- The SEDASYS®System: Some professionally trained gastroenterologists and nursing teams may use this FDA-approved system to induce mild to moderate sedation with Propofol without the presence of an anaesthesiologist.
**My Med Memo: The names “Propofol” and “Benzodiazepine” may be familiar to you as the administration of these were associated with the death of Michael Jackson in 2009. This should, however, not make you feel anxious as his death was due to inappropriate and irresponsible use of these medications and numerous clinical studies have shown that when used appropriately and administered by a trained anaesthesiologist or doctor in the correct doses, these drugs are safe and effective for use in sedation for a colonoscopy.
During the colonoscopy
Prior to being sedated, you will be asked to lie on your side (usually the right side as this results in greater comfort and a quicker procedure time) on the examination table, having your knees drawn upwards towards the area of your chest.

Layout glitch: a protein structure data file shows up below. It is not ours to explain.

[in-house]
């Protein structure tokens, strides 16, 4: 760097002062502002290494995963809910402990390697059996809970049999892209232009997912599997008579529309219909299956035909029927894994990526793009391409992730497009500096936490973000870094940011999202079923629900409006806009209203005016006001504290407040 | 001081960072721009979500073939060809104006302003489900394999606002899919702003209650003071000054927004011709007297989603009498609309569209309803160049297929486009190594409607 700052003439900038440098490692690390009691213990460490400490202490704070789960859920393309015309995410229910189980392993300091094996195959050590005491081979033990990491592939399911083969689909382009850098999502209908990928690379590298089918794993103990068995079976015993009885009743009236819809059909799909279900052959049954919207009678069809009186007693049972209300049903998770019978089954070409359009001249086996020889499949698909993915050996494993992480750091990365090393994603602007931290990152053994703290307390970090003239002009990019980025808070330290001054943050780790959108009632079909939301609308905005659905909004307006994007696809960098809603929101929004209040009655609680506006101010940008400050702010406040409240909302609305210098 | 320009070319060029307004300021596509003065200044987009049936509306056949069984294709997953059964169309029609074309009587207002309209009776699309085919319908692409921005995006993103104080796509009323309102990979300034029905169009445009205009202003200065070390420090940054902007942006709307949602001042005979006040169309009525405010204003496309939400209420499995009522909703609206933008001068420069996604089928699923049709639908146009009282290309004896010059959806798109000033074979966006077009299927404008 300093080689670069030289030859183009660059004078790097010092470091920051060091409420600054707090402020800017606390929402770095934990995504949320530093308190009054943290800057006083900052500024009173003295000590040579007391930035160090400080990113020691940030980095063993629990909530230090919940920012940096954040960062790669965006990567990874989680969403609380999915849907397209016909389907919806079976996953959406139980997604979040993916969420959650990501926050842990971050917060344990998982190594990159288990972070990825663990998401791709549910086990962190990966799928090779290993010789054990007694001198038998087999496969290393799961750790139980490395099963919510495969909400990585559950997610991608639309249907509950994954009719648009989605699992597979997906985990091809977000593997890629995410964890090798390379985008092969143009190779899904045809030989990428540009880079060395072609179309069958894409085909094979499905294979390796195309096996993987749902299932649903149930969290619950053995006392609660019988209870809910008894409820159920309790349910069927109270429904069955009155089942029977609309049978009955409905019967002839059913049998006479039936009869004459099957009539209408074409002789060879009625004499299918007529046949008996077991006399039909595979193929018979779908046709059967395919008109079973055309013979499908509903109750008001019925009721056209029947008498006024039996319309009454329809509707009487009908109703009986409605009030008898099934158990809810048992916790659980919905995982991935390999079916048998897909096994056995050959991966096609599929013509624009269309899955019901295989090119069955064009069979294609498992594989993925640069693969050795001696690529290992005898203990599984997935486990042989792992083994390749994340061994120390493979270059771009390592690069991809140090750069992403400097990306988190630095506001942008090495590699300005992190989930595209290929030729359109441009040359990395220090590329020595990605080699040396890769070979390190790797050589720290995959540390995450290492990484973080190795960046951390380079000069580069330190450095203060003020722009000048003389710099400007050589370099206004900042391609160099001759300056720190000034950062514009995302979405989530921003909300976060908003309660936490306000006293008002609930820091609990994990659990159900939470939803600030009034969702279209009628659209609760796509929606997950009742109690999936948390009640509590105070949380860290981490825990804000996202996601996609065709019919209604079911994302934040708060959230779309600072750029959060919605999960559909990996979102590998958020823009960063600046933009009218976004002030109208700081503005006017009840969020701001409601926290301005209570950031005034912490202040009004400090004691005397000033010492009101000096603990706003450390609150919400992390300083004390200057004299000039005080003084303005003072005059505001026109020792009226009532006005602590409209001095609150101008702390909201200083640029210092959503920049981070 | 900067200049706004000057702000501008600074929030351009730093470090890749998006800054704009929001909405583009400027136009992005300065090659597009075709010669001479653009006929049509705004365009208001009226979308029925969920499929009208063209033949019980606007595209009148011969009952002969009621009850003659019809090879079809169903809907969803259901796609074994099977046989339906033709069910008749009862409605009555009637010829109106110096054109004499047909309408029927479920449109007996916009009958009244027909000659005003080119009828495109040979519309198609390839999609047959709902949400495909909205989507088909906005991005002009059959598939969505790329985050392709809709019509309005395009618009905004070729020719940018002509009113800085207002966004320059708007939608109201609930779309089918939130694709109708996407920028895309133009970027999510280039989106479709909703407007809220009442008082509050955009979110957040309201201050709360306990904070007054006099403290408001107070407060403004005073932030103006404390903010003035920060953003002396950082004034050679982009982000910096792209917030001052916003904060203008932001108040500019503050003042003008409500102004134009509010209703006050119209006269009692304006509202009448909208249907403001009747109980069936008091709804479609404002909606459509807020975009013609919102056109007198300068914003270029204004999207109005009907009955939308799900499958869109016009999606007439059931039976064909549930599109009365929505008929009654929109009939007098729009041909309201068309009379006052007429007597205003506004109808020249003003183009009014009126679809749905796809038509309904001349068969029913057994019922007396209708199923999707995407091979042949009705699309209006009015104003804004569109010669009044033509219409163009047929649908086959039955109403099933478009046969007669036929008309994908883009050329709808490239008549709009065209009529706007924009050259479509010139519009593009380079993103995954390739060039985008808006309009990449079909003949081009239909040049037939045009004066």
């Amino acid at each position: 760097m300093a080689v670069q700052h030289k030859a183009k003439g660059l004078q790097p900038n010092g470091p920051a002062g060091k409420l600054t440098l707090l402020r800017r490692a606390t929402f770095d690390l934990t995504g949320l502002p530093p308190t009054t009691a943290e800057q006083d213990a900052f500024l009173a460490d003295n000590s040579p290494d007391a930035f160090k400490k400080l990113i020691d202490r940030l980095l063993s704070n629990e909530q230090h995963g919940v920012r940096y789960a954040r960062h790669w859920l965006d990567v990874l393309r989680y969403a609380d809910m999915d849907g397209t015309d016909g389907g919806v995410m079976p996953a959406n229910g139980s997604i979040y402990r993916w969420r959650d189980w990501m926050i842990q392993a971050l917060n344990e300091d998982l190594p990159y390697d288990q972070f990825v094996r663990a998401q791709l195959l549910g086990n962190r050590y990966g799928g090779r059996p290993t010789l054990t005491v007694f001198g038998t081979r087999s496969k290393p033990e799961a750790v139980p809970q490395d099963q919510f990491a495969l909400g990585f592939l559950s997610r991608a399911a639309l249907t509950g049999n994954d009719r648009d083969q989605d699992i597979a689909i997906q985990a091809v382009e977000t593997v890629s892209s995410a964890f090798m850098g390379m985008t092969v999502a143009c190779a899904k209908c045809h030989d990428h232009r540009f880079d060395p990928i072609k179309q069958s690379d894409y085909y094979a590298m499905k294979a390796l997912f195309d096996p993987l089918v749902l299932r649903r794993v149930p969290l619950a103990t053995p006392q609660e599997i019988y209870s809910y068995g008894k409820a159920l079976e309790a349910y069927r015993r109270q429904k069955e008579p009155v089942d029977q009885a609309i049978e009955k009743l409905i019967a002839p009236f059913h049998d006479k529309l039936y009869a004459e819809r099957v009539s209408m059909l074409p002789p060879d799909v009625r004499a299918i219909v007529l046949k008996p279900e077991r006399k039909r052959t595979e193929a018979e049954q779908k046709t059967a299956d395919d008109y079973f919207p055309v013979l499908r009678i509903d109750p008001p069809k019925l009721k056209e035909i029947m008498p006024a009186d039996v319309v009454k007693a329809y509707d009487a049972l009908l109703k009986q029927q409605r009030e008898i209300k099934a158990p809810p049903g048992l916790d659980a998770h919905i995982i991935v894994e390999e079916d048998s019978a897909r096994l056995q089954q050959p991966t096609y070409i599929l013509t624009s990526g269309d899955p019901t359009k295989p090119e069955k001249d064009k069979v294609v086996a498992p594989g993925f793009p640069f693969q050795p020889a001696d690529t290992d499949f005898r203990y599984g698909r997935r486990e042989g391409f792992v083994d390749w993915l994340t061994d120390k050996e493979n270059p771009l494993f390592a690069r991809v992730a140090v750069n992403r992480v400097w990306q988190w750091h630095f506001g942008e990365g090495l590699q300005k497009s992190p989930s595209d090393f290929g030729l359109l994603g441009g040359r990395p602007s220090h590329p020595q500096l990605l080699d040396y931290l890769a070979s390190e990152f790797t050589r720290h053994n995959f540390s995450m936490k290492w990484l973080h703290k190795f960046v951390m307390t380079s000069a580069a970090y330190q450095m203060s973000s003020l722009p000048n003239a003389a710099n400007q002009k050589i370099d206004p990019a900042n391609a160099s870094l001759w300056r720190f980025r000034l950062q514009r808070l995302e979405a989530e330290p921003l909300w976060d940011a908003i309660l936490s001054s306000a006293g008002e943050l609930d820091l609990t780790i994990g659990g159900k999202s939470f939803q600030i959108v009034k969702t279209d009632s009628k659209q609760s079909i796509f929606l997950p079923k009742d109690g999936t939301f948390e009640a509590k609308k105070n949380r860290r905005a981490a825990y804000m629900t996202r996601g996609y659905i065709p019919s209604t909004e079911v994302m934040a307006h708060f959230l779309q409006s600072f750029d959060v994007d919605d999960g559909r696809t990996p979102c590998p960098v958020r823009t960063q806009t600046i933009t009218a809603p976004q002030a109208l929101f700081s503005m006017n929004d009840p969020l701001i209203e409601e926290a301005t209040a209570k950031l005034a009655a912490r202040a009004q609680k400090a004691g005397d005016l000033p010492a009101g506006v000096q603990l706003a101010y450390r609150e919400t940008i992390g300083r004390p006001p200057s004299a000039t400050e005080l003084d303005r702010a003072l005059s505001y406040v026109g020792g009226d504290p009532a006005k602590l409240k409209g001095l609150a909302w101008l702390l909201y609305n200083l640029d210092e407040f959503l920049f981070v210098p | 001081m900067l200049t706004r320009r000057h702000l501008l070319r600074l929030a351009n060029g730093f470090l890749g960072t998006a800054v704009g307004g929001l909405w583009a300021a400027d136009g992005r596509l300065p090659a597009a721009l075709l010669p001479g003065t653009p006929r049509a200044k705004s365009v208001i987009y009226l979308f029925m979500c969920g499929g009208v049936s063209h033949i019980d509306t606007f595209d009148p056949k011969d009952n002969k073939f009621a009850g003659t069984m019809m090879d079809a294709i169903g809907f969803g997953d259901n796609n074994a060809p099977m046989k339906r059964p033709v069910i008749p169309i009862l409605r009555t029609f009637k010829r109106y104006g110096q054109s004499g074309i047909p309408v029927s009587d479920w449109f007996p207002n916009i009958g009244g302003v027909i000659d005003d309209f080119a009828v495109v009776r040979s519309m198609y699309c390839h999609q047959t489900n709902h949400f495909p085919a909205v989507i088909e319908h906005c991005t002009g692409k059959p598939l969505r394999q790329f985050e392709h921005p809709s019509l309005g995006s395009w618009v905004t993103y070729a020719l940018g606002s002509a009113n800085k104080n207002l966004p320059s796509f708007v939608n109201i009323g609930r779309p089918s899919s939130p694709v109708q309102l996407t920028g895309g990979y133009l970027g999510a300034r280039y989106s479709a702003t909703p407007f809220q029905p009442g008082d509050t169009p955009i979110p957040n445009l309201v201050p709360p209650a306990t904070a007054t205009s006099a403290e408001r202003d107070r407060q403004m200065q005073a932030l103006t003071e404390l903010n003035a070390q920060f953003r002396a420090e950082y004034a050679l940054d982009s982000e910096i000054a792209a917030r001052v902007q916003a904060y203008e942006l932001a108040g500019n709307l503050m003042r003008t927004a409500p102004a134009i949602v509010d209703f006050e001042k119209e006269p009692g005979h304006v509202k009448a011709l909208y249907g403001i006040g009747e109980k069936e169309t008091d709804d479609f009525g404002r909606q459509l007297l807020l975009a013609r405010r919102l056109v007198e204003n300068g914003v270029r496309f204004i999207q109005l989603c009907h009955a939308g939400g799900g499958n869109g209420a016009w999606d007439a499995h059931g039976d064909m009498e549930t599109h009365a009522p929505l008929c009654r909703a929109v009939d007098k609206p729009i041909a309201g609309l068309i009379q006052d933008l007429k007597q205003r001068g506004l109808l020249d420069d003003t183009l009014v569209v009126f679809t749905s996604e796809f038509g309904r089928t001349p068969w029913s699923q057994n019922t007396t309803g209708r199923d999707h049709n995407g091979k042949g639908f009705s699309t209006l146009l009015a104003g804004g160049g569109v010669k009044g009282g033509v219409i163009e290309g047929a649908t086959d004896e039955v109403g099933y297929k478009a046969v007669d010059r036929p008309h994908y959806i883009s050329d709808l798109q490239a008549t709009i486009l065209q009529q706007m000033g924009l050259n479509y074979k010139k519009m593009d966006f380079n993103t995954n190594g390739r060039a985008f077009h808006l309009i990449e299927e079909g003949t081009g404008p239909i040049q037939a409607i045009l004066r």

When you are sedated, your doctor will insert the colonoscope into your rectum. The scope is long enough to reach the entire length of the colon. It will also contain a tube, known as a channel and a light that will allow for your doctor to inflate the colon with air, this allows for a clear view of the inner lining of the colon. As the scope moves through your colon, air will be pumped into it. This may create abdominal cramping or the urge to go to the toilet once the procedure is complete.